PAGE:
Saturday, March 08, 2008

Scandalous Victorian, Cynthia Owens

Why do you write historicals?

love history. I think it would be great to go back in time and experience it first-hand. There’s a story in my family that one of my ancestors on my dad’s side sailed up the St. Lawrence River and discovered Canada some 26 years before Jacques Cartier. Of course, Cartier got the credit! Another ancestor, this one on my mother’s side, was one of the Filles du Roi, a “king’s girl” sent from France to marry one of the habitants (settlers) in New France (now Quebec) in the 17th Century. So I guess it’s inevitable that I love history.

It’s the people in history that interest me. Ordinary people going through what were some pretty extraordinary times. My first novel, In Sunshine or in Shadow (Highland Press, December 2006), is set in Ireland, just as the country was beginning to recover from the Famine. I took a cast of characters, all ordinary people, and plunged them into the extraordinary situation of trying to bring their little village of Ballycashel back to life after starvation, tyranny and betrayal had nearly destroyed it.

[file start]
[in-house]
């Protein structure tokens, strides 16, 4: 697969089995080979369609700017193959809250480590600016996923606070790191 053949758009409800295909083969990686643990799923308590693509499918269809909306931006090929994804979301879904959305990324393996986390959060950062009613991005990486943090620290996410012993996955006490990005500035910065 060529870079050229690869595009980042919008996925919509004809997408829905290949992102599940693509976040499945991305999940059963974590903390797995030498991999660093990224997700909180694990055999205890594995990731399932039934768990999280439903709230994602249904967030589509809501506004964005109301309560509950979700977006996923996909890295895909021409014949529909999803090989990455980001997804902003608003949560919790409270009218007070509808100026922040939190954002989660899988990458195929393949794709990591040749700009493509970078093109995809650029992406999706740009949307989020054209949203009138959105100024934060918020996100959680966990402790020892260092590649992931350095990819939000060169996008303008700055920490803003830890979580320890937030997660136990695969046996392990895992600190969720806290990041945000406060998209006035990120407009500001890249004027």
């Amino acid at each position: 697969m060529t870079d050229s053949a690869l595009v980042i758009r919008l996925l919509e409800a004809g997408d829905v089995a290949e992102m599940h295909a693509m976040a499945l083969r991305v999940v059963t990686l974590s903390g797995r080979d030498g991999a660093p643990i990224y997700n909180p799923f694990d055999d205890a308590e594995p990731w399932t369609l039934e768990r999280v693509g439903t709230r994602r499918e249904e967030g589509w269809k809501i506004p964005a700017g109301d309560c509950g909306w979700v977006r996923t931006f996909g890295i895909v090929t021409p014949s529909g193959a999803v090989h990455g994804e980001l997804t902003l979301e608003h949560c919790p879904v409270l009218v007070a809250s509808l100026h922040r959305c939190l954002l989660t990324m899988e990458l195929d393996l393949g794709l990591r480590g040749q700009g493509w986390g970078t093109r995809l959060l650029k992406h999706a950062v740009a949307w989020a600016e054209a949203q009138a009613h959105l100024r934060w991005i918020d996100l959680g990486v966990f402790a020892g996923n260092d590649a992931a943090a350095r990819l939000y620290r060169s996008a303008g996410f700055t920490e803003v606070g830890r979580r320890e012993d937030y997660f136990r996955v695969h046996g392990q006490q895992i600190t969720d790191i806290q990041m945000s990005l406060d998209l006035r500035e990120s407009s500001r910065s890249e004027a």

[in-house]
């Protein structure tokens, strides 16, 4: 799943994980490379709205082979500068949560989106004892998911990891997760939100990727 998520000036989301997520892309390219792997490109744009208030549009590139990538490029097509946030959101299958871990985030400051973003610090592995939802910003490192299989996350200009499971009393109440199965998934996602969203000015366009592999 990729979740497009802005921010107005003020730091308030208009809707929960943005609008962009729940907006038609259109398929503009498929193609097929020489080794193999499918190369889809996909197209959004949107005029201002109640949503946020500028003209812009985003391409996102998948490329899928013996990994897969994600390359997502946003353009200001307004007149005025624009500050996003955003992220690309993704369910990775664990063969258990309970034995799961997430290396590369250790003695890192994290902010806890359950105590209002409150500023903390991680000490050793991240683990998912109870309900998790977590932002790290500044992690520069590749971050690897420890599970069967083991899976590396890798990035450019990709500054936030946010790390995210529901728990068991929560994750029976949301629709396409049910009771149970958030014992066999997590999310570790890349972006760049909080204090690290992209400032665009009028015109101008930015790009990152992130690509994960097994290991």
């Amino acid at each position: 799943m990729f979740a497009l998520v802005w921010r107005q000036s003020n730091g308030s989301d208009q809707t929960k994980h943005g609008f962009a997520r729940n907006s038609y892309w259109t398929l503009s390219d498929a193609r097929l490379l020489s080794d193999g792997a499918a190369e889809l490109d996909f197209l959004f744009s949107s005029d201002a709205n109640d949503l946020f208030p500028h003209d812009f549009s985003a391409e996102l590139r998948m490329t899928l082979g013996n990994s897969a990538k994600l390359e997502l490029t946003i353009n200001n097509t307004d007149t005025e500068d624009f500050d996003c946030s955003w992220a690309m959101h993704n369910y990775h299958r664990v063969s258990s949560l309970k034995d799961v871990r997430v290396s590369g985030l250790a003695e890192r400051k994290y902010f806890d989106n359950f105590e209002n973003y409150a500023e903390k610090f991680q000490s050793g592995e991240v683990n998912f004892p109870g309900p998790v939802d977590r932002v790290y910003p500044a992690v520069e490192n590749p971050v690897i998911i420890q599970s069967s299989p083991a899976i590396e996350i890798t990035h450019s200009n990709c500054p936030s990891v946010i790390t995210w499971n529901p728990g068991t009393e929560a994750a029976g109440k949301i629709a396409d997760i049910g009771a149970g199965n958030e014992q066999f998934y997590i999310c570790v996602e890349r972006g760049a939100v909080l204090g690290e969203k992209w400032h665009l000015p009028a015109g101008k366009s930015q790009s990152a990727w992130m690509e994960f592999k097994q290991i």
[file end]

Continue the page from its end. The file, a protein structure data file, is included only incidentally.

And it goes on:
Ordinary people…

What part of the Victorian era/setting do you write in?

I’ve written two stories, In Sunshine or in Shadow and its sequel, Coming Home, that are set in post-Famine Ireland, 1850 and 1867 respectively. Playing for Keeps, a second sequel to In Sunshine or in Shadow, is set in 1860 Baltimore and Philadelphia.

After that, I’m planning a series of novels set mostly in Victorian-era New York City, just after the Civil War. They’ll still have an Irish theme, though, since the heroes are veterans of the Irish Brigade.

What is it about the era that most intrigues you?

Again, it’s the people. The ordinary people struggling to survive, the extraordinary people rushing through their social whirl. What went on behind the closed doors? What were their lives like, their hopes and dreams, their passions? That’s what I love to discover.

Where do you get your information?

Everywhere! Books, movies, magazines, and of course, the Internet. As far as the Irish part is concerned, it helps that my mother-in-law is Irish. While I’ve been writing Playing For Keeps, my current work-in-progress, I had an actor friend help me with research for the hero, who is also an actor.

What are you working on now?

Well, let’s see. Coming Home, a sequel to In Sunshine or in Shadow, is under consideration with my editor right now, and I’m revising the second sequel, Playing For Keeps.

I’ve starting researching a new five book series. The books will all be stand-alone stories, but will be interconnected by the heroes, who met as boys on a coffin ship to America from famished Ireland. They grew up together in New York, and fought together during the American Civil War in Thomas Francis Meagher’s Irish Brigade. Now that the war is over, the real stories begin. The first book, Deceptive Hearts, features an ex-boxer/cop and a wealthy society lady who seems to be running a high-class brothel.

How many books have you written?